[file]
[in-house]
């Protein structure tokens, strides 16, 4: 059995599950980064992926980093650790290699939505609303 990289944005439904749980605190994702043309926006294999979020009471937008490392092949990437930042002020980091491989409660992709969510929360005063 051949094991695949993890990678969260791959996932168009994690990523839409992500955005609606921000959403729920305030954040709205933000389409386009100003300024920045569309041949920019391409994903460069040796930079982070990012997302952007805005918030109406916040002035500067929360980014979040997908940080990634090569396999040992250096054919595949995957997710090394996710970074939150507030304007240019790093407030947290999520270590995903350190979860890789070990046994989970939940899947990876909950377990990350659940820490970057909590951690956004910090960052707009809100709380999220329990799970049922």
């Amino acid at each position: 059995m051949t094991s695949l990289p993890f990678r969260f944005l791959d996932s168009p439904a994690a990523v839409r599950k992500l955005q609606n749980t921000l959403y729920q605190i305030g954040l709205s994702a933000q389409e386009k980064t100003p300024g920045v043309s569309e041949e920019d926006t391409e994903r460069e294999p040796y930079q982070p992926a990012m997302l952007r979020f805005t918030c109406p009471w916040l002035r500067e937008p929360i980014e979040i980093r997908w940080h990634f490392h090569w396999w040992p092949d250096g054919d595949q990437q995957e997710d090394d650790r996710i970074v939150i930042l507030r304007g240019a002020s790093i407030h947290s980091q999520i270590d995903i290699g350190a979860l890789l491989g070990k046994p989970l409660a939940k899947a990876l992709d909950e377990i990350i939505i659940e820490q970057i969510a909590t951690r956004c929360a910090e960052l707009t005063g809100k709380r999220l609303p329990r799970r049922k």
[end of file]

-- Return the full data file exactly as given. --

[in-house]
């Protein structure tokens, strides 16, 4: 059995599950980064992926980093650790290699939505609303 990289944005439904749980605190994702043309926006294999979020009471937008490392092949990437930042002020980091491989409660992709969510929360005063 051949094991695949993890990678969260791959996932168009994690990523839409992500955005609606921000959403729920305030954040709205933000389409386009100003300024920045569309041949920019391409994903460069040796930079982070990012997302952007805005918030109406916040002035500067929360980014979040997908940080990634090569396999040992250096054919595949995957997710090394996710970074939150507030304007240019790093407030947290999520270590995903350190979860890789070990046994989970939940899947990876909950377990990350659940820490970057909590951690956004910090960052707009809100709380999220329990799970049922």
């Amino acid at each position: 059995m051949t094991s695949l990289p993890f990678r969260f944005l791959d996932s168009p439904a994690a990523v839409r599950k992500l955005q609606n749980t921000l959403y729920q605190i305030g954040l709205s994702a933000q389409e386009k980064t100003p300024g920045v043309s569309e041949e920019d926006t391409e994903r460069e294999p040796y930079q982070p992926a990012m997302l952007r979020f805005t918030c109406p009471w916040l002035r500067e937008p929360i980014e979040i980093r997908w940080h990634f490392h090569w396999w040992p092949d250096g054919d595949q990437q995957e997710d090394d650790r996710i970074v939150i930042l507030r304007g240019a002020s790093i407030h947290s980091q999520i270590d995903i290699g350190a979860l890789l491989g070990k046994p989970l409660a939940k899947a990876l992709d909950e377990i990350i939505i659940e820490q970057i969510a909590t951690r956004c929360a910090e960052l707009t005063g809100k709380r999220l609303p329990r799970r049922k």